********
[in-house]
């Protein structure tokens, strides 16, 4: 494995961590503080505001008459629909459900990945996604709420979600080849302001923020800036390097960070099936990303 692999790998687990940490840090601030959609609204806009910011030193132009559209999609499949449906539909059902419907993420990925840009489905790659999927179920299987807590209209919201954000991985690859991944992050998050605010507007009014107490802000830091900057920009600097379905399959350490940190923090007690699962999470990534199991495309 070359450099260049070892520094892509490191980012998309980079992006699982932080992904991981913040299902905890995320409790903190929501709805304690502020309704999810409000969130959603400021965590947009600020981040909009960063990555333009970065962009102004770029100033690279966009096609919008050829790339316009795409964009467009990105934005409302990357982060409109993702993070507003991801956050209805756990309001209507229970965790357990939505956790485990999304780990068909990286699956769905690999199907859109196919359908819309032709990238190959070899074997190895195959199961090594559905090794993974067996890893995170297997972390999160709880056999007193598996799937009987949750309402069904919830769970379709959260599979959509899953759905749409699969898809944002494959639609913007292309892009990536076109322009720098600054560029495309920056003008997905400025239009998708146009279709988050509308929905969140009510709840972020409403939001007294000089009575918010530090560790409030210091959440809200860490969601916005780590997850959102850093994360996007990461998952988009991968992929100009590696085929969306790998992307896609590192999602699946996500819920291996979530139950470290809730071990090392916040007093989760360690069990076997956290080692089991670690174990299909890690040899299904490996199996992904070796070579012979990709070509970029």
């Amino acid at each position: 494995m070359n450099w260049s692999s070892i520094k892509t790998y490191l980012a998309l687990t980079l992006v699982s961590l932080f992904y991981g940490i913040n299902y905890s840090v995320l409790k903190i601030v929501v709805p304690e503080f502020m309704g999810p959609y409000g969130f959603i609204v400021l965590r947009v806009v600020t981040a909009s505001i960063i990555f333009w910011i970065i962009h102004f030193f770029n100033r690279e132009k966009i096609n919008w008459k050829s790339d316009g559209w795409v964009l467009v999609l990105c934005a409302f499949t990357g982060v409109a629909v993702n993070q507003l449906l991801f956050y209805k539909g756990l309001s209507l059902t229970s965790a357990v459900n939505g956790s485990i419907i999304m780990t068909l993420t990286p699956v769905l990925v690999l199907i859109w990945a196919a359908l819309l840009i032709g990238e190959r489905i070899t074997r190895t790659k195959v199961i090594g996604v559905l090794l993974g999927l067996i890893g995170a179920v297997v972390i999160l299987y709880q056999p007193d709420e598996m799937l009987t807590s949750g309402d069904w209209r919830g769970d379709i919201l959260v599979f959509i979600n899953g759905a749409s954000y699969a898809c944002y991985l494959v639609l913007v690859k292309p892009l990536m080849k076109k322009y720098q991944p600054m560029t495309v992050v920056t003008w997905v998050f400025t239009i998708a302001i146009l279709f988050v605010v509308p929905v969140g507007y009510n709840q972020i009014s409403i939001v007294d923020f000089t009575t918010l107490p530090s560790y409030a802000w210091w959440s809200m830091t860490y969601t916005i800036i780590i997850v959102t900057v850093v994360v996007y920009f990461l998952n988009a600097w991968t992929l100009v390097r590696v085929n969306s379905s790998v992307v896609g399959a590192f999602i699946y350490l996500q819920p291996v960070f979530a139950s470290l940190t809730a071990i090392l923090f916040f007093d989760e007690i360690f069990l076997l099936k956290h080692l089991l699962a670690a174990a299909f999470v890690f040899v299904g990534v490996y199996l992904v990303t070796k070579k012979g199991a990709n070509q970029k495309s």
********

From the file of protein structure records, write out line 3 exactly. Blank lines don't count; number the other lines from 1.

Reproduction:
């Amino acid at each position: 494995m070359n450099w260049s692999s070892i520094k892509t790998y490191l980012a998309l687990t980079l992006v699982s961590l932080f992904y991981g940490i913040n299902y905890s840090v995320l409790k903190i601030v929501v709805p304690e503080f502020m309704g999810p959609y409000g969130f959603i609204v400021l965590r947009v806009v600020t981040a909009s505001i960063i990555f333009w910011i970065i962009h102004f030193f770029n100033r690279e132009k966009i096609n919008w008459k050829s790339d316009g559209w795409v964009l467009v999609l990105c934005a409302f499949t990357g982060v409109a629909v993702n993070q507003l449906l991801f956050y209805k539909g756990l309001s209507l059902t229970s965790a357990v459900n939505g956790s485990i419907i999304m780990t068909l993420t990286p699956v769905l990925v690999l199907i859109w990945a196919a359908l819309l840009i032709g990238e190959r489905i070899t074997r190895t790659k195959v199961i090594g996604v559905l090794l993974g999927l067996i890893g995170a179920v297997v972390i999160l299987y709880q056999p007193d709420e598996m799937l009987t807590s949750g309402d069904w209209r919830g769970d379709i919201l959260v599979f959509i979600n899953g759905a749409s954000y699969a898809c944002y991985l494959v639609l913007v690859k292309p892009l990536m080849k076109k322009y720098q991944p600054m560029t495309v992050v920056t003008w997905v998050f400025t239009i998708a302001i146009l279709f988050v605010v509308p929905v969140g507007y009510n709840q972020i009014s409403i939001v007294d923020f000089t009575t918010l107490p530090s560790y409030a802000w210091w959440s809200m830091t860490y969601t916005i800036i780590i997850v959102t900057v850093v994360v996007y920009f990461l998952n988009a600097w991968t992929l100009v390097r590696v085929n969306s379905s790998v992307v896609g399959a590192f999602i699946y350490l996500q819920p291996v960070f979530a139950s470290l940190t809730a071990i090392l923090f916040f007093d989760e007690i360690f069990l076997l099936k956290h080692l089991l699962a670690a174990a299909f999470v890690f040899v299904g990534v490996y199996l992904v990303t070796k070579k012979g199991a990709n070509q970029k495309s």